About Monash Law School Juris Doctor

The Monash JD is a graduate law degree designed to teach the knowledge and skills required to practice law. This innovative law degree recognizes the needs of graduates who wish to study law, providing the transferable skills and knowledge only a law degree from one of Australia’s leading universities can provide.

 Program: Juris Doctor (JD)
 Location: Melbourne, Victoria  
Duration: 3 years (accelerated option: a minimum of 2.5 years)  
Application deadline: Applications are generally assessed on a rolling admissions basis.  

Starting semesters for the Monash University JD program:
  • January 2015
  • May 2015
  • August 2015

Monday, August 25, 2014

JCUHealth clinic opens in Townsville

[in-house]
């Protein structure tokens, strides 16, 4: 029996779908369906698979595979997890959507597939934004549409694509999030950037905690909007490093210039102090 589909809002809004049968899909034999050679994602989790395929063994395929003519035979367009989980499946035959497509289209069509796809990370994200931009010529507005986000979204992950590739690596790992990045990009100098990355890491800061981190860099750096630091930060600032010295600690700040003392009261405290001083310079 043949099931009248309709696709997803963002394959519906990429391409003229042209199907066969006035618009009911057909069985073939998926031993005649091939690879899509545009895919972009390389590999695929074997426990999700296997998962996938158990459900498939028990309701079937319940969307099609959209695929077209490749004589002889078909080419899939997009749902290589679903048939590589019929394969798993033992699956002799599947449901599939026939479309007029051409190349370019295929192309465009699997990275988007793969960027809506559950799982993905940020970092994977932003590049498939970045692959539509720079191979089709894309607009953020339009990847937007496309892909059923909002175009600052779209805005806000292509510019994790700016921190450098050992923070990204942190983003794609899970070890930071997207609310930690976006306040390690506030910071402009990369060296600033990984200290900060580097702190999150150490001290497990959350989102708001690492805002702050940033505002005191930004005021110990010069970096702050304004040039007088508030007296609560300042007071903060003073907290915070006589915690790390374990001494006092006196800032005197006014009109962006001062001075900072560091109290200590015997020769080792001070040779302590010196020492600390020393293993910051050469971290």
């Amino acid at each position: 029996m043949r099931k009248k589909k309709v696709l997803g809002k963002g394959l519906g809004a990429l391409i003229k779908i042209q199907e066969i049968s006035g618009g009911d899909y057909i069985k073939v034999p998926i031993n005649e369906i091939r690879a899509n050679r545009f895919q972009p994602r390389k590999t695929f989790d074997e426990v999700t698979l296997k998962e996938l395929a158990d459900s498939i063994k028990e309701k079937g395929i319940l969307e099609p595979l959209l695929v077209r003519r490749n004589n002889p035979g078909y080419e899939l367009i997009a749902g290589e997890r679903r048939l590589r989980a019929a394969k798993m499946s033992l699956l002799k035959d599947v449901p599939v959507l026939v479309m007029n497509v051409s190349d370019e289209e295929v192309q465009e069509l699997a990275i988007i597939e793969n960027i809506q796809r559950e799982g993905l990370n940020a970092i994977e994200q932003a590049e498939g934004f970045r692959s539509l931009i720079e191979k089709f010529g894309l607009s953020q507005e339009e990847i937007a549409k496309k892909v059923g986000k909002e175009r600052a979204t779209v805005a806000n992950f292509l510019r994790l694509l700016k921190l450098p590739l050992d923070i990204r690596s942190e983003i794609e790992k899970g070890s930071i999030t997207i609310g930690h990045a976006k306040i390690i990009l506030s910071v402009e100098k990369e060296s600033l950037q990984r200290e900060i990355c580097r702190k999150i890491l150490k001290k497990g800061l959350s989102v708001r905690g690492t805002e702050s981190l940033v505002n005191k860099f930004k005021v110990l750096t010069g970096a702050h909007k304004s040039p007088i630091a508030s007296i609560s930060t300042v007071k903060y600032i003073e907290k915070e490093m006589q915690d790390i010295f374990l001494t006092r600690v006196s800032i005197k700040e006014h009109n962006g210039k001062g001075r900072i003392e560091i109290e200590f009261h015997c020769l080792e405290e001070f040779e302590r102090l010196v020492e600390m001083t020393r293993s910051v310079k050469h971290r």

The innovative and modern health facilities at JCU Health allied health clinics opened to the public for the first time on Sunday, Aug. 24 during JCU’s Open Day in Townsville.

JCU health sciences degrees
Learn more about JCU health sciences degrees

The facility offers a wide range of health services, including General Practice, Physiotherapy, Exercise Physiology, Occupational Therapy, an Inter-professional Clinic, Speech Pathology and Psychology.

Many of the clinics relocated into James Cook University’s Clinical Practice Building (CPB) at the end of 2013, and the last two clinics moved in April this year.

Associate Professor Bev Raasch, Clinical Director, JCUHealth said Sunday would be an exciting day, with a variety of information sessions, free health assessments, tours and displays available to the public.

“We would really encourage the public, JCU staff, students and prospective JCU students to take this opportunity to walk around the JCUHealth clinics which are spread across two floors in the CPB,” Associate Professor Raasch said. “The clinics offer a professional health service not only to the JCU community but to all of Townsville.”